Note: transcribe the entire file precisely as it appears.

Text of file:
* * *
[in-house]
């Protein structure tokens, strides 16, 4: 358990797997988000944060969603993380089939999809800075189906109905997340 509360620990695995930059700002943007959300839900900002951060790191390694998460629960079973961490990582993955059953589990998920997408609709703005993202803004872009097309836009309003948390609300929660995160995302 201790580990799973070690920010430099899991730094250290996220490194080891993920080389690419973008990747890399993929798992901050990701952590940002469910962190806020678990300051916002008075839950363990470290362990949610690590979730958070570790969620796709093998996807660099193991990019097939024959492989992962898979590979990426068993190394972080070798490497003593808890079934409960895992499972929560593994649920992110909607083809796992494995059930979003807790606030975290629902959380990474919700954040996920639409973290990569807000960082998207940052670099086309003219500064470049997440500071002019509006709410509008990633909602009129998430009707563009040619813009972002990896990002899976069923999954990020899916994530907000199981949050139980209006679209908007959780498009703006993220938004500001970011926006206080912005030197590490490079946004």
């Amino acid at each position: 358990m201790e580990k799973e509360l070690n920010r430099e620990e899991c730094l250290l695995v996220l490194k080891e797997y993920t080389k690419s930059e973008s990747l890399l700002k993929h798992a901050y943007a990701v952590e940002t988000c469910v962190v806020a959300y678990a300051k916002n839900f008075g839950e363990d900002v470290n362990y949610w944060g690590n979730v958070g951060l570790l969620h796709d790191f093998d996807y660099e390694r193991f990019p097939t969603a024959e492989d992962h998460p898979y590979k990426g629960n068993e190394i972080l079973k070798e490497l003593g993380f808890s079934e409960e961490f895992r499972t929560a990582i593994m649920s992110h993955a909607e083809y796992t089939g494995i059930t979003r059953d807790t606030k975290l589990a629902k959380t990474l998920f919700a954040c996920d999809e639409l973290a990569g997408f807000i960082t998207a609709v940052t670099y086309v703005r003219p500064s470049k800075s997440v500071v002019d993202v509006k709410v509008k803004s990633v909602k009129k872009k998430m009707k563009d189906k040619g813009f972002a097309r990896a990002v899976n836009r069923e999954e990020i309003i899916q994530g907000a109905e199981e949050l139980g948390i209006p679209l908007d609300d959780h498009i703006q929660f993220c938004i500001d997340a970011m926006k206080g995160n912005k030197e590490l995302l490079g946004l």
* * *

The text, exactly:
[in-house]
């Protein structure tokens, strides 16, 4: 358990797997988000944060969603993380089939999809800075189906109905997340 509360620990695995930059700002943007959300839900900002951060790191390694998460629960079973961490990582993955059953589990998920997408609709703005993202803004872009097309836009309003948390609300929660995160995302 201790580990799973070690920010430099899991730094250290996220490194080891993920080389690419973008990747890399993929798992901050990701952590940002469910962190806020678990300051916002008075839950363990470290362990949610690590979730958070570790969620796709093998996807660099193991990019097939024959492989992962898979590979990426068993190394972080070798490497003593808890079934409960895992499972929560593994649920992110909607083809796992494995059930979003807790606030975290629902959380990474919700954040996920639409973290990569807000960082998207940052670099086309003219500064470049997440500071002019509006709410509008990633909602009129998430009707563009040619813009972002990896990002899976069923999954990020899916994530907000199981949050139980209006679209908007959780498009703006993220938004500001970011926006206080912005030197590490490079946004």
């Amino acid at each position: 358990m201790e580990k799973e509360l070690n920010r430099e620990e899991c730094l250290l695995v996220l490194k080891e797997y993920t080389k690419s930059e973008s990747l890399l700002k993929h798992a901050y943007a990701v952590e940002t988000c469910v962190v806020a959300y678990a300051k916002n839900f008075g839950e363990d900002v470290n362990y949610w944060g690590n979730v958070g951060l570790l969620h796709d790191f093998d996807y660099e390694r193991f990019p097939t969603a024959e492989d992962h998460p898979y590979k990426g629960n068993e190394i972080l079973k070798e490497l003593g993380f808890s079934e409960e961490f895992r499972t929560a990582i593994m649920s992110h993955a909607e083809y796992t089939g494995i059930t979003r059953d807790t606030k975290l589990a629902k959380t990474l998920f919700a954040c996920d999809e639409l973290a990569g997408f807000i960082t998207a609709v940052t670099y086309v703005r003219p500064s470049k800075s997440v500071v002019d993202v509006k709410v509008k803004s990633v909602k009129k872009k998430m009707k563009d189906k040619g813009f972002a097309r990896a990002v899976n836009r069923e999954e990020i309003i899916q994530g907000a109905e199981e949050l139980g948390i209006p679209l908007d609300d959780h498009i703006q929660f993220c938004i500001d997340a970011m926006k206080g995160n912005k030197e590490l995302l490079g946004l």